New Texas Medical School Set to Emphasize Primary Care

Something big is brewing in Texas -- a new medical school that aims to change the way medical students in the state are recruited and trained, and that ultimately will steer many of them straight into a career in primary care. 

Plans for the University of Houston (UH) College of Medicine were first discussed in 2013, and a vision for its framework began to take shape in 2014.

Along the way, those charged with crafting the medical school's focus and curriculum proclaimed a bold goal: 50 percent of graduates will pursue primary care in family medicine, internal medicine or pediatric residency programs.

But administrators didn't stop there; they also vowed to achieve, over time, a demographic mix whereby 50 percent of their student body will identify as an underrepresented minority.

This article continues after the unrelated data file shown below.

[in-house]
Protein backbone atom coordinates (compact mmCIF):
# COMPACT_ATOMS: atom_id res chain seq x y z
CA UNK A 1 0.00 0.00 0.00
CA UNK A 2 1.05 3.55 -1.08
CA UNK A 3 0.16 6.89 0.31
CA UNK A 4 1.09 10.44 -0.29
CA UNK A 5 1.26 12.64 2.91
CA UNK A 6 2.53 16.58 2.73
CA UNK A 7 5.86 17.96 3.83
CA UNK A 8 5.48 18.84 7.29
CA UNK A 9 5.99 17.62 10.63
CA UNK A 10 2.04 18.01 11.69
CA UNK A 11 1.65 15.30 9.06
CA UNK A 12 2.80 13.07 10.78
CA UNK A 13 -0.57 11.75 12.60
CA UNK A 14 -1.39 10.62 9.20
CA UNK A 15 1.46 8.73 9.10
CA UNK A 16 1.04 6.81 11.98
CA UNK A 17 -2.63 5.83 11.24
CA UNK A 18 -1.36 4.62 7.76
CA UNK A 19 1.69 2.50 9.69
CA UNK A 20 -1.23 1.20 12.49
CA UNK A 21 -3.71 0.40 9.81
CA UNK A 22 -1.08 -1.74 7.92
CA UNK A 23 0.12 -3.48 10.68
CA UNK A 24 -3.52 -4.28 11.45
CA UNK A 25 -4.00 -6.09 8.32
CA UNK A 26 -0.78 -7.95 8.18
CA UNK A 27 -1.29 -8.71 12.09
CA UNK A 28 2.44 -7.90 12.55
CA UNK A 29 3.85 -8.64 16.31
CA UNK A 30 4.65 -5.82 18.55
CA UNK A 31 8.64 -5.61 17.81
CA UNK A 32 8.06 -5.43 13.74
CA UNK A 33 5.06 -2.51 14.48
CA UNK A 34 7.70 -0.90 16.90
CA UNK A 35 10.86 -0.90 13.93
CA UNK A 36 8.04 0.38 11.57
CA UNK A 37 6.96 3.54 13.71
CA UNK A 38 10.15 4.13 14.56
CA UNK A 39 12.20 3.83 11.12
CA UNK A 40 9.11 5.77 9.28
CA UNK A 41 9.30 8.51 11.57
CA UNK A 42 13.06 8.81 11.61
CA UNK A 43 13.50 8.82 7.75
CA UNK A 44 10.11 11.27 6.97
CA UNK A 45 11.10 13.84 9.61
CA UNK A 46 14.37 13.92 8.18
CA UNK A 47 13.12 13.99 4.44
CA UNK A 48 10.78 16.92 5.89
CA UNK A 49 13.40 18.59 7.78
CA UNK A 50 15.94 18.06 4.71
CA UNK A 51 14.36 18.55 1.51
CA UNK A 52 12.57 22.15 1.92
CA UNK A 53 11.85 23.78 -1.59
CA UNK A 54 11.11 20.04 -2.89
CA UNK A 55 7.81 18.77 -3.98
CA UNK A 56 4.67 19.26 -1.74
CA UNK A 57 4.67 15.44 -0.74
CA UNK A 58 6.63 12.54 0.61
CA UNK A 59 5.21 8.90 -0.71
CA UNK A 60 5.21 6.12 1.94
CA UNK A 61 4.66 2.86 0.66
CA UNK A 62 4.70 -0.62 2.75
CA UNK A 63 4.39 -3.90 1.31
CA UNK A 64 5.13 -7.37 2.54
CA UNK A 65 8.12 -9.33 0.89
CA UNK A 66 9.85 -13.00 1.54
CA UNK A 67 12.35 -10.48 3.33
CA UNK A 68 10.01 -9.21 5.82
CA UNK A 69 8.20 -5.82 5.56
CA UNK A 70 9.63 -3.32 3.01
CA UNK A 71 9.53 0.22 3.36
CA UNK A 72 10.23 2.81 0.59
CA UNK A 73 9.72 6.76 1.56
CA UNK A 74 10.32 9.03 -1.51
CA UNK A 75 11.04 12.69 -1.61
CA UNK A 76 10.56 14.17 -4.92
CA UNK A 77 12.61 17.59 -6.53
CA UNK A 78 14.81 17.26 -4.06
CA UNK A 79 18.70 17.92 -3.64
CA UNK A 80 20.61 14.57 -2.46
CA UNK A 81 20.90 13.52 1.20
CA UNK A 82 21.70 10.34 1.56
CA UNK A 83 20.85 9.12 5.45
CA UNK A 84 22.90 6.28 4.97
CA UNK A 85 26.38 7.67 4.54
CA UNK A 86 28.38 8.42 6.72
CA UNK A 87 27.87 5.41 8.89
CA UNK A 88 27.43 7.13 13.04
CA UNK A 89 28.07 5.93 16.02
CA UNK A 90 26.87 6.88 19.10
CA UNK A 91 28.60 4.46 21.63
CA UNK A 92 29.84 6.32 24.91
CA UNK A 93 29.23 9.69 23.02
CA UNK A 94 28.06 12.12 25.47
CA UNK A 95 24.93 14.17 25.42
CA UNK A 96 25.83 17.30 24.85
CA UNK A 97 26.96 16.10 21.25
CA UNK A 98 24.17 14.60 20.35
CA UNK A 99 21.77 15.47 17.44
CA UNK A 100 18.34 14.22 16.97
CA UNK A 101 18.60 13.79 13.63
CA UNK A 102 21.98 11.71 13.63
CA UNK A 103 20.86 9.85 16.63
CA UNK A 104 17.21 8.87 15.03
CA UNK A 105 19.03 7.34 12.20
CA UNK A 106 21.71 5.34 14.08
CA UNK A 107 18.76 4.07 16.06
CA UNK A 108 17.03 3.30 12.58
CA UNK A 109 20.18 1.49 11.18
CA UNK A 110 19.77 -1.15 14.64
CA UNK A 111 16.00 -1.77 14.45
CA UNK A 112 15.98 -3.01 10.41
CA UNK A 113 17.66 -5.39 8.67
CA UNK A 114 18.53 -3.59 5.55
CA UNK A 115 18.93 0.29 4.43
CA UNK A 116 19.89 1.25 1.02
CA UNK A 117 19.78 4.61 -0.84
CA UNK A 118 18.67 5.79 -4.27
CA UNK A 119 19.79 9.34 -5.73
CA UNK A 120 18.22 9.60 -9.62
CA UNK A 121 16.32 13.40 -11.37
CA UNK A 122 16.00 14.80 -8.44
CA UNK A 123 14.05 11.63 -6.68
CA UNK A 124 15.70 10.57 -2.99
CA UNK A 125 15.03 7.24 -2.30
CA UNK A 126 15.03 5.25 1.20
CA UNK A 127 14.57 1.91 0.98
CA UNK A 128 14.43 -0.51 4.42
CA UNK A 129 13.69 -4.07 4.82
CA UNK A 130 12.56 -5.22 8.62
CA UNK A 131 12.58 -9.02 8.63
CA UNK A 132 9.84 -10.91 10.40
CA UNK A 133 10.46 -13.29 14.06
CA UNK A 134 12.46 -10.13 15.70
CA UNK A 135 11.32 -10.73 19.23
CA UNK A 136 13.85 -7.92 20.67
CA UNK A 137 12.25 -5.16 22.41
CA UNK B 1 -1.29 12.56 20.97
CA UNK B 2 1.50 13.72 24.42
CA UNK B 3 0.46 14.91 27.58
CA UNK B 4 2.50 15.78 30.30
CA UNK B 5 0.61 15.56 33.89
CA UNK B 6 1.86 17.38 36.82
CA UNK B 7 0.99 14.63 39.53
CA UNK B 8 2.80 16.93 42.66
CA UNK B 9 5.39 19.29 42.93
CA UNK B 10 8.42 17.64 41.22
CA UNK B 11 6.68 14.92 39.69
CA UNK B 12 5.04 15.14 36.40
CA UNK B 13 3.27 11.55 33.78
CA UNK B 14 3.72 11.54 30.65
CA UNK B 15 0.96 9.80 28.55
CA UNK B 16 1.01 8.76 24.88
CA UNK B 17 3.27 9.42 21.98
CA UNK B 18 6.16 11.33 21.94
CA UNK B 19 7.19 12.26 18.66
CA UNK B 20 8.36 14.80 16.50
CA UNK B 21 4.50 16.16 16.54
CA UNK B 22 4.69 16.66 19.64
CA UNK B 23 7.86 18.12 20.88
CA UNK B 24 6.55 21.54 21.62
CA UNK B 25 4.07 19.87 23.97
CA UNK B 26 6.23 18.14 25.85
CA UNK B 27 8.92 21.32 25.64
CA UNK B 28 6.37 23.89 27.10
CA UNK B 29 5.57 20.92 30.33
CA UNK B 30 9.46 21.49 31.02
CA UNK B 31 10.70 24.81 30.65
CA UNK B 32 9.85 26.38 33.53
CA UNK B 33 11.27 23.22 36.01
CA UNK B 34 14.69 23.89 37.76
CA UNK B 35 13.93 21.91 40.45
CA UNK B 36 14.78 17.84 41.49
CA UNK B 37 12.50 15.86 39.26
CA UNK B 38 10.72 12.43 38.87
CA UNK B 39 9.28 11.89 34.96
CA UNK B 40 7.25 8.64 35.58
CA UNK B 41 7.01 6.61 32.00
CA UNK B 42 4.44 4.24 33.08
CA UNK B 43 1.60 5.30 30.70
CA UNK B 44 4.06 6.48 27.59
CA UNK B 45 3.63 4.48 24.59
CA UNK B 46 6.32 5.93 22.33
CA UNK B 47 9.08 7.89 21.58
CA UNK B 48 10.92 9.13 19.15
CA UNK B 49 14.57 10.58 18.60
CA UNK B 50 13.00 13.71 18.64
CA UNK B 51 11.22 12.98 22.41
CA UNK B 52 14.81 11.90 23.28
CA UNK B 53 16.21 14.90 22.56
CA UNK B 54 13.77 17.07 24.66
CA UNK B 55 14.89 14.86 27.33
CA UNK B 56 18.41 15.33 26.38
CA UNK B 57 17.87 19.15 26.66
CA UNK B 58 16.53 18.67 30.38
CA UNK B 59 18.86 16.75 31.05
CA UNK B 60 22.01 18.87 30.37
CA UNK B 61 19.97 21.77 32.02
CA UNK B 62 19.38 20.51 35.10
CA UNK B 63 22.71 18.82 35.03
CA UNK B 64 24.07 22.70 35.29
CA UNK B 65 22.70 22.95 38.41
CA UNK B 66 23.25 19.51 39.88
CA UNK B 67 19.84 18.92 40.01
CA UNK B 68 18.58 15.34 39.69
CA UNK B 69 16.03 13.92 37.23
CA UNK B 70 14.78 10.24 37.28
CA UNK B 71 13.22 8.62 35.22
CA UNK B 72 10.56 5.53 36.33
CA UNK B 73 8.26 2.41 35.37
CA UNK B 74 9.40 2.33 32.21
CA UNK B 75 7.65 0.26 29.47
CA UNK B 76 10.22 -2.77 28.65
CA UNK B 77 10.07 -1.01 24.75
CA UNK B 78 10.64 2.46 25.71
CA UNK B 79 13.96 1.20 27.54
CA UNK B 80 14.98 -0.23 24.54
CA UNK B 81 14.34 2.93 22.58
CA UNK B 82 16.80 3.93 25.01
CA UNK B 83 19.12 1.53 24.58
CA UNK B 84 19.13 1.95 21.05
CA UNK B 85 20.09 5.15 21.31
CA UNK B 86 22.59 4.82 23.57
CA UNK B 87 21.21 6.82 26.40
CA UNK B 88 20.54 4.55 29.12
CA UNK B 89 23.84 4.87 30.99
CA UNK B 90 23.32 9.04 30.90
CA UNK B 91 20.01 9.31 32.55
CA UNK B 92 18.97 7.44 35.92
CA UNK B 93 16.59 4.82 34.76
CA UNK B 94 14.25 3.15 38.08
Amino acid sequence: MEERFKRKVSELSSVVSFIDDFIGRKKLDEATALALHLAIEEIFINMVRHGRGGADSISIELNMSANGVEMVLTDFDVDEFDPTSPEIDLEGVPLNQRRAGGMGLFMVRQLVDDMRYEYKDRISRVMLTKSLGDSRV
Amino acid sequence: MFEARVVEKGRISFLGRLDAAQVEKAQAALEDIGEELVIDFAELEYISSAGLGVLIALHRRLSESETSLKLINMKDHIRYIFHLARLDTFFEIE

Pending accreditation by the Liaison Committee on Medical Education, the inaugural class of 30 medical students will begin their studies in 2020 -- tuition free -- thanks to an anonymous $3 million donation.

That's the short version of this story. But the enticing details are best told by Stephen Spann, M.D., M.B.A., vice president of medical affairs and founding dean of the UH College of Medicine.

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